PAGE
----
Two weeks after a deadly terror attack at Atatürk International Airport in June 2016, armed forces within Turkey’s military unsuccessfully attempted to overthrow the country’s president, Recep Tayyip Erdoğan.
In the tumultuous aftermath, an Erdoğan-led political crackdown hit all sectors of Turkish society, with sweeping arrests in government, education and the media. Months later on New Year’s Eve, there was an attack in one of Istanbul’s most prominent nightclubs, claimed by Isis. Amid these events, Turkey’s politics have been transformed by a conservative and religious shift.
It wasn’t supposed to go like this. Over the last decade, Istanbul has projected a modern and youthful image, with its own energetic startup scene. A highly-educated, ambitious and tech-savvy entrepreneurial class was making its mark. Fashion designers, media businesses and a buzzy art scene popped up. Members’ club Soho House even took notice and opened a site in Istanbul in 2015.
That energy has faded. Tourism slowed (2016 saw a 30% decline in visitors, the lowest number for nine years). The LGBT community has left in droves. Nightlife isn’t the free-spirited riot of fun it once was. Foreign investment in the first half of 2016 dropped to £3.6bn – half what it was the previous year.
For more than half a millennium, the Grand Bazaar flourished as Istanbul’s beating heart of trade. In 2016, 600 of its 3,600 shops shuttered. The Confederation of Turkish Tradesmen and Craftsmen estimates that roughly 8,000 companies closed that year across the city.
However, for others the show goes on. Kolektif House, a local co-working space, is a testament to that. Since launching in 2014, membership has grown from 740 to 1400 and it has increased its footprint by expanding onto two more floors above. It also plans to open another location in June.
Enis Hulli, an Istanbul-based venture partner at 500 Startups, the Silicon Valley seed fund organisation, believes the political instability has given birth to a new type of business founder; one that’s forced to think more imaginatively.
‘Creating a product in Istanbul is much cheaper than in San Francisco, Berlin or London,’ he says. ‘Entrepreneurs in Istanbul can sustain [themselves] much longer with lower amounts of capital, giving them a competitive advantage to be best positioned when the right time comes.’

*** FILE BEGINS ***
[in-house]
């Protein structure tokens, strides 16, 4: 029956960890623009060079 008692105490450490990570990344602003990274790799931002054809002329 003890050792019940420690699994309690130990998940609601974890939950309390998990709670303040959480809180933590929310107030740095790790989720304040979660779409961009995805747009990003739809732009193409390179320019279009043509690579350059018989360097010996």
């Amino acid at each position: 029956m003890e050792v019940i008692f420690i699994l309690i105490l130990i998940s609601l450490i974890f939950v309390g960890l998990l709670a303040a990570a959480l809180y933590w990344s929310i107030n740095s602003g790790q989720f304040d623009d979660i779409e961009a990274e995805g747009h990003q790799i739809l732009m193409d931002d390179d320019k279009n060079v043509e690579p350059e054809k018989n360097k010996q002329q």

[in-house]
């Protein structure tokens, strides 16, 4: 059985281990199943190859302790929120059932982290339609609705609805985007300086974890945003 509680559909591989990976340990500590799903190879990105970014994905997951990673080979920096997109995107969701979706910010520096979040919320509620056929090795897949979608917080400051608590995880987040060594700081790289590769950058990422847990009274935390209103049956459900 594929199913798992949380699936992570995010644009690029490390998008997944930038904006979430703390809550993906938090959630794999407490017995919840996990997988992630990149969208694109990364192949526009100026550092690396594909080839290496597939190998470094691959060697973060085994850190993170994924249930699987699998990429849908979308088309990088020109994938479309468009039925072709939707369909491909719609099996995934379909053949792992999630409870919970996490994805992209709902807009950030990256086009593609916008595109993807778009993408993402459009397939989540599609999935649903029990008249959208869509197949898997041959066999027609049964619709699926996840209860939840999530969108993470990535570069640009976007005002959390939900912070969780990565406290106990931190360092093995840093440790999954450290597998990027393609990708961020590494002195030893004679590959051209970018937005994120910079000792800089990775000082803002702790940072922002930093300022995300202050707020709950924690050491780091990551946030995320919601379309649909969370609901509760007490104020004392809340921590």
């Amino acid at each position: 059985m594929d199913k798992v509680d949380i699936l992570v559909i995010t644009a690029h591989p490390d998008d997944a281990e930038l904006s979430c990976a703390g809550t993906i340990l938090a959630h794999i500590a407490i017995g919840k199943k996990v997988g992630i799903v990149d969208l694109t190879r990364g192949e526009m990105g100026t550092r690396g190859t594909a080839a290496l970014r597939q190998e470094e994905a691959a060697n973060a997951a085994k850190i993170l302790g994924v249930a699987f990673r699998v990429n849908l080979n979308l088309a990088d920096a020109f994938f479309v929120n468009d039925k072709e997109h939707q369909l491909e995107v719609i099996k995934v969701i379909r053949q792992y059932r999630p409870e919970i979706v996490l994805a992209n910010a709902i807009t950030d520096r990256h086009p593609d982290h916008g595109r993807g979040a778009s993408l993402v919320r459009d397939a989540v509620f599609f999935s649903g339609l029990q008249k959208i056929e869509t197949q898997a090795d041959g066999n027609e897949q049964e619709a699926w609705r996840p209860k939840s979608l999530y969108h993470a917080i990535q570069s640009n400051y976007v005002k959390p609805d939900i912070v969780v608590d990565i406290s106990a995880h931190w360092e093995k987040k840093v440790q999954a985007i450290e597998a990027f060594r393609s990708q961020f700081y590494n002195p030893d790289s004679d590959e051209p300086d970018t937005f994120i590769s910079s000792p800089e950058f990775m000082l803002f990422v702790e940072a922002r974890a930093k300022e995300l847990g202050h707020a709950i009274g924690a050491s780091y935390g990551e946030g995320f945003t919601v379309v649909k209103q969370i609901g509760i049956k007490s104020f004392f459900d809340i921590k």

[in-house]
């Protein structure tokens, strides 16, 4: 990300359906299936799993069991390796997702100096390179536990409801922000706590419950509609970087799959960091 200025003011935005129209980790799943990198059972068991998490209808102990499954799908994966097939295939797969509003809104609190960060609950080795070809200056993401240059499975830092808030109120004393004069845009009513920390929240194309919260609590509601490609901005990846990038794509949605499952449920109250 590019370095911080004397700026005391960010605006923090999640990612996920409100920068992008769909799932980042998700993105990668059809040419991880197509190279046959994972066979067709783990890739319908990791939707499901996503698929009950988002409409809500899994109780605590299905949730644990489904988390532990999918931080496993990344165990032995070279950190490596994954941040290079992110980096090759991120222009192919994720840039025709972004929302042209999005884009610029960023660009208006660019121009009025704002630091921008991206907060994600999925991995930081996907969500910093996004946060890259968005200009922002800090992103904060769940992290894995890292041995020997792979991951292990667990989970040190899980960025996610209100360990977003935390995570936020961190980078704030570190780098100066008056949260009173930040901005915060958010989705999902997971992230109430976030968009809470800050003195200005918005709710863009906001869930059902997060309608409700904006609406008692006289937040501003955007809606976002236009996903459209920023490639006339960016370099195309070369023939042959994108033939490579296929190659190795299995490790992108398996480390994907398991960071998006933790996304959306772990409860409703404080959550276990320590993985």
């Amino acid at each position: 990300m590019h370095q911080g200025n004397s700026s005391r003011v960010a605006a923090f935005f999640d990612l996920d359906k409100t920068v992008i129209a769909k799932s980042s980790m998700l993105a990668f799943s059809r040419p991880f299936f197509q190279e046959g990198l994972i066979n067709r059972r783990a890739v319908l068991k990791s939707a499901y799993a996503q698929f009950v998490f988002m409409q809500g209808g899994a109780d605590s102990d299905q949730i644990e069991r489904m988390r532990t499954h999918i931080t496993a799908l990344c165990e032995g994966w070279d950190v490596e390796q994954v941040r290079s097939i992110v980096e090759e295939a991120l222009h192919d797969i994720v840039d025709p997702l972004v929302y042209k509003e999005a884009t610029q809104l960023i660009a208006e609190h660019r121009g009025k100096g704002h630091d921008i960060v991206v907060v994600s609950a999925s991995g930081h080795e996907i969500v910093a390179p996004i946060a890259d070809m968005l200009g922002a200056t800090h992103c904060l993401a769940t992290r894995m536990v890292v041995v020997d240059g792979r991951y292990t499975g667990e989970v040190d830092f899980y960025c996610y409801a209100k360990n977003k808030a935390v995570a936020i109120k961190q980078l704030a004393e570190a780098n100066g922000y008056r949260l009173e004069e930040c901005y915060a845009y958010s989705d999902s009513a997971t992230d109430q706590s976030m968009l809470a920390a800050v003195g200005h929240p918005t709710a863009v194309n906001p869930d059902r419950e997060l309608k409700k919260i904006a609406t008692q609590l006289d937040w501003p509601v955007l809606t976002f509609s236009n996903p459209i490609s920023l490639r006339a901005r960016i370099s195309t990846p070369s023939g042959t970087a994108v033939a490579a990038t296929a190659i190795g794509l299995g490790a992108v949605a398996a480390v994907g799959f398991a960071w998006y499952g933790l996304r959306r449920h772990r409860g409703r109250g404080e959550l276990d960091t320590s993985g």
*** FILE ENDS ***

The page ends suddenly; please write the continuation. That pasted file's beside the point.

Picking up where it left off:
In this city, where the politics have become conservative and the business landscape problematic, resilience and adaptation have become crucial traits.
Courier profiles three businesses which have followed this playbook for success.
Long before reuniting to form a company, friends Barış Baykan and Sabi Saltiel played together in a high-school band – Baykan on drums, Saltiel on guitar. Throughout the years, music has remained their passion. Baykan went on to work for Babajim Records in Istanbul as a sound engineer, while Saltiel attended Berklee College of Music in Boston and gigged with local bands in California.
When contemplating where to set up a business, however, the cost and competitiveness of the US made Saltiel reconsider his homeland.
In Istanbul, he says, ‘there are more windows of opportunity for people like me’. So, in the summer of 2013, the year mass demonstrations engulfed Istanbul following government plans to turn a popular park into a shopping mall, the duo came together to launch their music production house, Gevrec (named after a sesame-covered ring-shaped pastry, a homage to their roots in Izmir). It records and produces albums for Turkish music artists.
The first order of business was finding a location for their recording studio. The two wanted to avoid the protest chaos in Istanbul’s Beyoğlu neighbourhood, then caught up in the Gezi Park demonstrations. They settled instead on Moda, on the cheaper Asian side of the city’s continental divide.
This didn’t stop them from getting tear gassed. During their first months, they were forced to leave the office early because of toxic smoke drifting in from nearby protests. Yet, while political violence continued on the European side of the city, a demographic shift in Gevrec’s area reaffirmed their choice of home. With artists moving in, Moda has transformed into what Beyoğlu once was: a hub for urban creatives.
Baykan and Saltiel have had a tough time breaking into the music scene. Like many industries in Turkey, music is a tight-knit and local affair. Who you know is often more important than sheer talent, and word-of-mouth reigns supreme.
The political and security situation hasn’t helped Turkey’s music business. In 2013, the increasingly religious government banned alcohol advertising, cutting off a major revenue stream for the industry. Large, sponsor-heavy festivals such as Rock’n Coke have been cancelled ever since.
In a city that’s seen frequent terror attacks, the inability to ensure safety and security at concerts has been blamed for low turnouts and venue closures. The stream of international musicians visiting has dwindled. As a result, an already small industry has shrunk as producers avoid risk and spend money on safe bets like established pop stars.
Though it’s been difficult for Baykan and Saltiel to carve out a space for themselves, the economic situation has forced them to diversify, moving beyond music production into education and consulting. And whereas others in the industry are betting big on acts which command mammoth social media followings, Gevrec has focused on unknown, raw talent. Staying small and giving the business a personal touch has become its competitive advantage.